Many recipes call for a sauce or other liquid to boil and then simmer. However, it can be tough to know exactly what that means, especially when most electric ranges don’t have a specific setting that says "simmer" on them. The short answer is that "simmer" isn’t a setting at all, but a state just under boiling. These tips will help you simmer correctly and identify use simmering as part of the cooking process.
Boiling and Simmering
Water boils when it reaches a temperature of 212 degrees Fahrenheit. However, a simmer isn’t a strong boil, so the temperature is closer to around 180 to 205 degrees Fahrenheit, depending on what you’re cooking. While boiling can be identified by large bubbles and the release of steam, simmering usually involves more but far smaller bubbles. Liquids that scald easily, such as sauces or liquids containing milk or cream, often require lower temperatures, and it may be harder to see that the dish is simmering.
Finding “Simmer” on Your Stove
Because every stove or range heats differently, you’ll have to experiment to find how to make a dish simmer in your kitchen. A medium-high setting is usually too much, but even medium can push a dish from simmering to boiling on some stoves. Still, medium is usually adequate for most simmering liquids, while those that may burn or scald usually require a medium-low or even low setting. Just keep an eye on the liquid as it simmers to ensure that it’s still forming small bubbles. Otherwise, some foods, such as pasta, may not cook properly.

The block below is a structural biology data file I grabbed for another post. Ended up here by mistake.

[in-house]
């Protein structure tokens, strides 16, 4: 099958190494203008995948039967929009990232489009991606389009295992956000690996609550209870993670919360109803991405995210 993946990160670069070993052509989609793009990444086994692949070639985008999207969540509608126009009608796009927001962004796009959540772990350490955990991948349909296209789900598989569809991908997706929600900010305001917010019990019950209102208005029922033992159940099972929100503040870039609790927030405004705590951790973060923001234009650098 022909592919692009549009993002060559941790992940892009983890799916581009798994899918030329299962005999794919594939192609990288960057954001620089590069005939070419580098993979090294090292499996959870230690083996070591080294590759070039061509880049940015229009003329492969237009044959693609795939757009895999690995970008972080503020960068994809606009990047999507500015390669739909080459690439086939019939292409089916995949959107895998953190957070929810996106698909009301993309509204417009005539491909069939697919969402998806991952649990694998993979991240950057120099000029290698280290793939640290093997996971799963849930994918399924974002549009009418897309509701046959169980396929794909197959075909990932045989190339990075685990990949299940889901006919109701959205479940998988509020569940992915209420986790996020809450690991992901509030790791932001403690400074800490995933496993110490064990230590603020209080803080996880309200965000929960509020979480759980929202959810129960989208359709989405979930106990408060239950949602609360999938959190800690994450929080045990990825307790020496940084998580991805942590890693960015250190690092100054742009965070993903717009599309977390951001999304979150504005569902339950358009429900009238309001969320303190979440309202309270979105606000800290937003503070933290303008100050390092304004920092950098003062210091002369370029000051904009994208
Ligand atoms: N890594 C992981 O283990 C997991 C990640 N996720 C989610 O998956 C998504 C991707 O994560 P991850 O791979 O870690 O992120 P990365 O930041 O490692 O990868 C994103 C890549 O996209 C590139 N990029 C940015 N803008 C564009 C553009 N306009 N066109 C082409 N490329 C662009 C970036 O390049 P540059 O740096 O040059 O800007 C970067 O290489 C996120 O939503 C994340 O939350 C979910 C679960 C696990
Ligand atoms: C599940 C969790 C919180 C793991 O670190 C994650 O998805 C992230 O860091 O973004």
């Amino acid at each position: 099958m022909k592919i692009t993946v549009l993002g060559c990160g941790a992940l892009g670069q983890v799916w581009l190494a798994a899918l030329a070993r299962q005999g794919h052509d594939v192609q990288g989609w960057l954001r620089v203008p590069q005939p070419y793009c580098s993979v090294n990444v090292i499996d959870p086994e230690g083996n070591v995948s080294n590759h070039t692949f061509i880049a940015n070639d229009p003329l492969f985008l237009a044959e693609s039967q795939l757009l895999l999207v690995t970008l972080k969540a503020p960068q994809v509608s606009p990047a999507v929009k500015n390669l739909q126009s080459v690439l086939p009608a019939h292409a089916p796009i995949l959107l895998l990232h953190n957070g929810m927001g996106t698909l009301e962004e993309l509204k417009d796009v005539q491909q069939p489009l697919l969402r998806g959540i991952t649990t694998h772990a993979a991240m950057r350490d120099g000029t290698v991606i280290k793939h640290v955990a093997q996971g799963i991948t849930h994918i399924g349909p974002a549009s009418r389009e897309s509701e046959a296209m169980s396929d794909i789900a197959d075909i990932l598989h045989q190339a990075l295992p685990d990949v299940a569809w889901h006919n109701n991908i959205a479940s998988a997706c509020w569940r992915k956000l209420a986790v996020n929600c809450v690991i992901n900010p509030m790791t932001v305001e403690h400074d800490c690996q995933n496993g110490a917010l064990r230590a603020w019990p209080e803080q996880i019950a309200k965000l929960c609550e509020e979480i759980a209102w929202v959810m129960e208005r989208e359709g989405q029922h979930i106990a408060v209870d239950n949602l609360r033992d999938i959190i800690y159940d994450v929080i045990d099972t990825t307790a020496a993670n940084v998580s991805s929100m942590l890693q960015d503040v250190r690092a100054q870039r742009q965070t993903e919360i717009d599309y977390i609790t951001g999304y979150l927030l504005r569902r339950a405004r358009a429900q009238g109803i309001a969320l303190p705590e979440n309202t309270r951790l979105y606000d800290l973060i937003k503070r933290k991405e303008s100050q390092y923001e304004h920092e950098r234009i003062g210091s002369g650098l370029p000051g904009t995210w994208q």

What Types of Foods Require a Simmer?
Dishes that often require a simmer include things like rice, couscous, quinoa, soups, vegetables, potatoes, sauces, tough meats, stocks and anything requiring braising. You may even need to use simmering to prepare some deserts, baked goods and candies. Some dishes may require constant stirring to maintain a simmer, as some liquids, such as those containing milk or cream, can scald immediately or even rise and boil over Take care to keep a close eye on such dishes when making them.
Simmering and Poaching
Now that you know the difference between boiling and simmering, it’s a good idea to know the difference between simmering and poaching as well. While poaching is less common than simmering in recipes, it’s still often used with egg dishes and when cooking certain types of vegetables. If a recipe directs you to poach a food, the temperature of the water should be less than boiling or simmering — roughly 140 degrees Fahrenheit. This looks like small bubbles at the bottom of the pot that aren’t rising as they would when simmering.